often at great personal risk.[1]
Here are a few recent examples of whistle-blowers:
** In August, 2000, 40 members of the Los Angeles Police Department sued in
court alleging that their superiors enforced a "code of silence" among
police officers by punishing whistle-blowers who reported police
misconduct.[2]
** In October, 1994, a 20-year career federal safety inspector, Steve Jones,
was fired for reporting more than 500 safety violations at a chemical
weapons incinerator operated by a private contractor at Utah's Tooele Army
Depot. Taylor said the contractor (his employer) had ignored and covered up
releases of toxic nerve gas that put workers in immediate danger.[3]
** In November, 1998, employees of private health care firms blew the
whistle on a scheme by over 200 hospitals to bilk the federal Medicare
program out of billions of dollars by filing false expense reports over a
14-year period.[4]
** In 1996, EPA (U.S. Environmental Protection Agency) biologist Dr. David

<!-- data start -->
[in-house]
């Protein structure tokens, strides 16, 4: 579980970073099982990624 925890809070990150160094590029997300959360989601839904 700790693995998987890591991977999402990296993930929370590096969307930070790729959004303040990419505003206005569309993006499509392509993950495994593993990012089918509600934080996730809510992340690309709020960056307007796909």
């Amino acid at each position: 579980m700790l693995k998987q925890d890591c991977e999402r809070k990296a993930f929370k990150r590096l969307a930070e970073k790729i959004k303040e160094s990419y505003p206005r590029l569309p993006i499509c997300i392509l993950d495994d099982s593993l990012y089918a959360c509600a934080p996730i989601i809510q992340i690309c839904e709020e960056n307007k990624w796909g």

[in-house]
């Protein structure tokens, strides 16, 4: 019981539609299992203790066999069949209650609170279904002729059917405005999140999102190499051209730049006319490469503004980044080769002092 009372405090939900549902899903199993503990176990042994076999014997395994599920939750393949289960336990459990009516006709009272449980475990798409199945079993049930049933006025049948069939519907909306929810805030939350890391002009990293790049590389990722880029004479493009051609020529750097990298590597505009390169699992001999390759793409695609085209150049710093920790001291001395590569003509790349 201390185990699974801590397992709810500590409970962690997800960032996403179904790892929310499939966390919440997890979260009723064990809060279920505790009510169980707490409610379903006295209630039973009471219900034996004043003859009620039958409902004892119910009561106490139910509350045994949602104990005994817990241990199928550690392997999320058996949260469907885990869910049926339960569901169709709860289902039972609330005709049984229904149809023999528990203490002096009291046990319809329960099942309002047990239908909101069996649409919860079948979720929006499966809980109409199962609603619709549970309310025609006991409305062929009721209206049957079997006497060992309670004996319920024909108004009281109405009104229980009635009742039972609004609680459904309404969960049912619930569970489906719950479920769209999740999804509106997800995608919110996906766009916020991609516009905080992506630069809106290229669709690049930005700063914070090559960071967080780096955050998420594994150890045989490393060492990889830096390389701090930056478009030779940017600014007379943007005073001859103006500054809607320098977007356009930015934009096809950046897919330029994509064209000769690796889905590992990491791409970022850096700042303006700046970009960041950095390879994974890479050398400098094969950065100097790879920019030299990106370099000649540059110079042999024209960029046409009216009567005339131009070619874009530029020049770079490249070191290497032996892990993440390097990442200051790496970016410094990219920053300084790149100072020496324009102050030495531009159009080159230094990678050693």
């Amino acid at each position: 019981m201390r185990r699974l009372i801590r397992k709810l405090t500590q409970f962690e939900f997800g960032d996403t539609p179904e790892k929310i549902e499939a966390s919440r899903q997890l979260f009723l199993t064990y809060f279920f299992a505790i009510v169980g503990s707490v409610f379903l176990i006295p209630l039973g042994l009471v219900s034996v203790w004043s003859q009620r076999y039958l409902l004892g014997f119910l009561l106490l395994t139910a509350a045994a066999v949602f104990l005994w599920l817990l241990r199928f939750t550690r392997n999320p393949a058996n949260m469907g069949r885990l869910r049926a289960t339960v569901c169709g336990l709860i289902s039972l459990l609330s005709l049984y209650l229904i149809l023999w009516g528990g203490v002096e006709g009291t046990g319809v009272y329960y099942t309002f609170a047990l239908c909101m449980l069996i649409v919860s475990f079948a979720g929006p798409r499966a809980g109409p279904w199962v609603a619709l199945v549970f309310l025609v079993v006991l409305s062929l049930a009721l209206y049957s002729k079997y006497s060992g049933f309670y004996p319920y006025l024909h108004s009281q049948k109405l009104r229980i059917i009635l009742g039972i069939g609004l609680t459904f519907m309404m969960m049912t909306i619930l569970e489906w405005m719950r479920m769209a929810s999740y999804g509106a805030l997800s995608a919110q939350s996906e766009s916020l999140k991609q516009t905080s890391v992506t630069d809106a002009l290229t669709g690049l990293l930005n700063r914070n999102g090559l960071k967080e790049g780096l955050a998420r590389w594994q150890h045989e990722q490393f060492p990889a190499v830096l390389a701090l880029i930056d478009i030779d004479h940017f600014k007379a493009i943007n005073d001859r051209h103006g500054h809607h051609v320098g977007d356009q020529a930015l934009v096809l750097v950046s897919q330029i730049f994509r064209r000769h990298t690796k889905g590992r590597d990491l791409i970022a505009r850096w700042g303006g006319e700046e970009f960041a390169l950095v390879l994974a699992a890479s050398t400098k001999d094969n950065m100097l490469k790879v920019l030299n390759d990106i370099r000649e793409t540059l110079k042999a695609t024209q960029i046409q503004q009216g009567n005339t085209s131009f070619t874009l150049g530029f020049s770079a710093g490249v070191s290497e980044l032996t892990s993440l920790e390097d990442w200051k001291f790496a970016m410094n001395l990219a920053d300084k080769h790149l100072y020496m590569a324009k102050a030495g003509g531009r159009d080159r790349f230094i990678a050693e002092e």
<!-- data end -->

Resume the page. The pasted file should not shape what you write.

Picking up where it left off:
Lewis was silenced by his EPA supervisors when he warned that sewage sludge
approved by EPA for use on farm land is a threat to human health because it
is contaminated with dangerous pathogens including E. coli, salmonella, and
the hepatitis virus.[5]
These are only a few examples of whistle-blowers protecting the public
interest.
This week we have whistle-blower William Sanjour a long-time
employee of U.S. Environmental Protection Agency (see REHN #350,
#392, #484, and #612) reviewing a new book written for
whistle-blowers and their lawyers by Steven Kohn[6], founder of
the National Whistleblower Center in Washington, D.C.[7] --Peter
Montague

A Textbook for Whistle-blowers
by William Sanjour [8]

Anyone who has blown the whistle on corporate or government waste fraud or
abuse, or is contemplating blowing the whistle or any activist or union
organization which encourages or advises whistle-blowers needs to know the
laws governing the protection of whistle-blowers. And there are plenty of